In this series Johanu Botha, a Canadian studying public policy, and Noah Caldwell, a student of American history, will debate these and other questions, trying to demystify the Canadian-American relationship through politics, culture, history and anything else that comes to mind.
Johanu Botha: Thanks for that sizzlin’ introduction, Noah. Paradoxically, I think the best way to start comparing these two countries is by looking within each of them. If we begin by contrasting artificial or surface-level conceptions of the US and Canada, then our ultimate result will be as unsatisfying as a cross-border vacation cut short by a — culturally insensitive American or rule-book-thumpin’ Canadian — border patrol officer (last stereotypes, I promise).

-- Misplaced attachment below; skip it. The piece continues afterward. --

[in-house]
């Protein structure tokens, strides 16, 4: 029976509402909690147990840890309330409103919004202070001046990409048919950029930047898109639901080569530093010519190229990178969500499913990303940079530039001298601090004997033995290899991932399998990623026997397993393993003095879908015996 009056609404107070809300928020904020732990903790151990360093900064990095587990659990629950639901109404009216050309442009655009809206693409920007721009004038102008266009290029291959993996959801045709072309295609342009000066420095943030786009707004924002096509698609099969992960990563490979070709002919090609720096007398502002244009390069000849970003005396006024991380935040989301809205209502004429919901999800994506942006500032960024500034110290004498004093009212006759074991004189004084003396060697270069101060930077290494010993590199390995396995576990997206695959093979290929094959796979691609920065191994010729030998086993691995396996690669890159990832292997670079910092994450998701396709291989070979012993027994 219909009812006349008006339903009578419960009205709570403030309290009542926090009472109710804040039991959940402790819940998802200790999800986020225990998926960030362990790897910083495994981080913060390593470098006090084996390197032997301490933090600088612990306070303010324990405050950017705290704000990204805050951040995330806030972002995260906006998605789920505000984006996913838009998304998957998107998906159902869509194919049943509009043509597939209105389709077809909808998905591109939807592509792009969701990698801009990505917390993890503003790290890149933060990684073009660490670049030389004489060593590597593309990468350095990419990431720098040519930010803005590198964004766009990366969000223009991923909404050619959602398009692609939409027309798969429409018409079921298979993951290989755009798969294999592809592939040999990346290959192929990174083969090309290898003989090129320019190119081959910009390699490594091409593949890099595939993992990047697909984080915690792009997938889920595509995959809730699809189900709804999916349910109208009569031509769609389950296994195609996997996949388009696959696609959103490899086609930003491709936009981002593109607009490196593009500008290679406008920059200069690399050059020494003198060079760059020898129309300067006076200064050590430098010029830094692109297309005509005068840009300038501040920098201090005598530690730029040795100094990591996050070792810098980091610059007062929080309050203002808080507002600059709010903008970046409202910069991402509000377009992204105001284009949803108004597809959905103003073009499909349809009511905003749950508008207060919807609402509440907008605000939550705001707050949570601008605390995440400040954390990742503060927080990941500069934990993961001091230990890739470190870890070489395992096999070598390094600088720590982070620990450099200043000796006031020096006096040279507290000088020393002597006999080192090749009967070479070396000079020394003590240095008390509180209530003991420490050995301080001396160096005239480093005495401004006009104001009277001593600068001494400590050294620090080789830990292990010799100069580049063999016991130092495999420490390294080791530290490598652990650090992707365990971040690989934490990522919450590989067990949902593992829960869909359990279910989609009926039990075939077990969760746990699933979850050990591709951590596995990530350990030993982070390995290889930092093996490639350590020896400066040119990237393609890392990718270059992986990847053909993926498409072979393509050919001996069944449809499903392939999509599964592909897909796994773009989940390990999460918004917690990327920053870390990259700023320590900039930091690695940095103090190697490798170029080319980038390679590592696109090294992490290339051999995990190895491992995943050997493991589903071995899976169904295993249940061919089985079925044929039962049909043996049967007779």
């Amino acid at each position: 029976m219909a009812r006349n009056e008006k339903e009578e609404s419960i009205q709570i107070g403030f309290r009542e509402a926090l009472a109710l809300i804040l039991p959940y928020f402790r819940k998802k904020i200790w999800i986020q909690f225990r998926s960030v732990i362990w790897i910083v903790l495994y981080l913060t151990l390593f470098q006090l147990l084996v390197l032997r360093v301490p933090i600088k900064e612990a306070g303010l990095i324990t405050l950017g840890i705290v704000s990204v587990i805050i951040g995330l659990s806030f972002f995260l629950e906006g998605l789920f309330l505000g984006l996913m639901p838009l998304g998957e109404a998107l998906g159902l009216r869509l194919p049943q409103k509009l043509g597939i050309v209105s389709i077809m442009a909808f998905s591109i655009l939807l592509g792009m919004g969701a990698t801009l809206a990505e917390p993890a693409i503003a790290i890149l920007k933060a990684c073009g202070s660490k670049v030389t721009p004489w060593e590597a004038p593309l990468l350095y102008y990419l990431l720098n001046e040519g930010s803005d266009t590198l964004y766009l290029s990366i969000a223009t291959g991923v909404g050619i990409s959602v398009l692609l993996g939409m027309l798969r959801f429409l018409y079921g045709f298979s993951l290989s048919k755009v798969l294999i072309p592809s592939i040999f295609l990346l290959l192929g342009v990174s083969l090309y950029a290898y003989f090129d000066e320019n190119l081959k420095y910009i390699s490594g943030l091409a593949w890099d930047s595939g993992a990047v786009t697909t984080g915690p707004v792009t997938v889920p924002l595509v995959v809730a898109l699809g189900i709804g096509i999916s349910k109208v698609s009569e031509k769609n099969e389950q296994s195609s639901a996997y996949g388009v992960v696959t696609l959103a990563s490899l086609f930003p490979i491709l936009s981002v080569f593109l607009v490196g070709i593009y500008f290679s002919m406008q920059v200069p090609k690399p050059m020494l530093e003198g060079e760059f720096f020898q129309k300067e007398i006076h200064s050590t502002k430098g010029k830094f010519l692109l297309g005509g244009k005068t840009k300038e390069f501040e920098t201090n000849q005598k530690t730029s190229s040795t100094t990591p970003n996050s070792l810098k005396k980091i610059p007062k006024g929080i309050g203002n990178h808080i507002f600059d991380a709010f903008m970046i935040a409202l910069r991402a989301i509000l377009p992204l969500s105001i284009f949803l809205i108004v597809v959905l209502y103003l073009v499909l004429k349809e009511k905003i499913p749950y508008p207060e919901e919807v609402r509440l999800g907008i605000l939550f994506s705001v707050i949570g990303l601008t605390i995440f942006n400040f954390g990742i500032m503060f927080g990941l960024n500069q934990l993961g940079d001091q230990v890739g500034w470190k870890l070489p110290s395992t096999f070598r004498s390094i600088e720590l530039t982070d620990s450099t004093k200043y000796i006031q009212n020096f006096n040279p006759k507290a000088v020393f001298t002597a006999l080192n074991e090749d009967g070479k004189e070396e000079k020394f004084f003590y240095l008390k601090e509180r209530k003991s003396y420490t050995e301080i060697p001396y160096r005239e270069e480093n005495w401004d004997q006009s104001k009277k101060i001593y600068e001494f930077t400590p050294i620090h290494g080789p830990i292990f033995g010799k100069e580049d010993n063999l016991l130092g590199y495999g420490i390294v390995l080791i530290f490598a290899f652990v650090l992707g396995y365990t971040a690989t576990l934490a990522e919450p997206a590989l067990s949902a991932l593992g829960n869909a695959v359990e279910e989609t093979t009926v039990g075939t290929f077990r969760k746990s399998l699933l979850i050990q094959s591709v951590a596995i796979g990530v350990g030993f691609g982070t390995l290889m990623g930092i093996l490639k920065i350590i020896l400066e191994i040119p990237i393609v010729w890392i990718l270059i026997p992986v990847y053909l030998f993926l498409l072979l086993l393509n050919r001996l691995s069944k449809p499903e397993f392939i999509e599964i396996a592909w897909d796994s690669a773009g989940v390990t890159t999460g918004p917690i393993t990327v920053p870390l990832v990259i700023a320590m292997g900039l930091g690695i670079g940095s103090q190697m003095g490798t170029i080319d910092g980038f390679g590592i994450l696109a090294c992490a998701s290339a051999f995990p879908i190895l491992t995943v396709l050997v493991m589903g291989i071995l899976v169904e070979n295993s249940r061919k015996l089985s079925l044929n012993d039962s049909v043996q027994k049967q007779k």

An initial assessment of Canada, once the polite ‘n peaceful cliches have run their course, reveals a country swimming in a strange soup of British and American influences. Two of its constitutional pillars — Westminster-style parliamentary government and the Charter of Rights and Freedoms — are the institutional examples of this. Our parliamentary tradition is British through and through: it doesn’t tolerate the sort of independence enjoyed by congressmen and women in Washington (it has taken ‘toeing the party line’ to a sort of absurdist extreme), and there is no ‘separation of powers’ between our prime minister and the legislature (ie. less gridlock. Unless it’s a minority government steadfastly avoiding a vote of confidence, but that’s another story).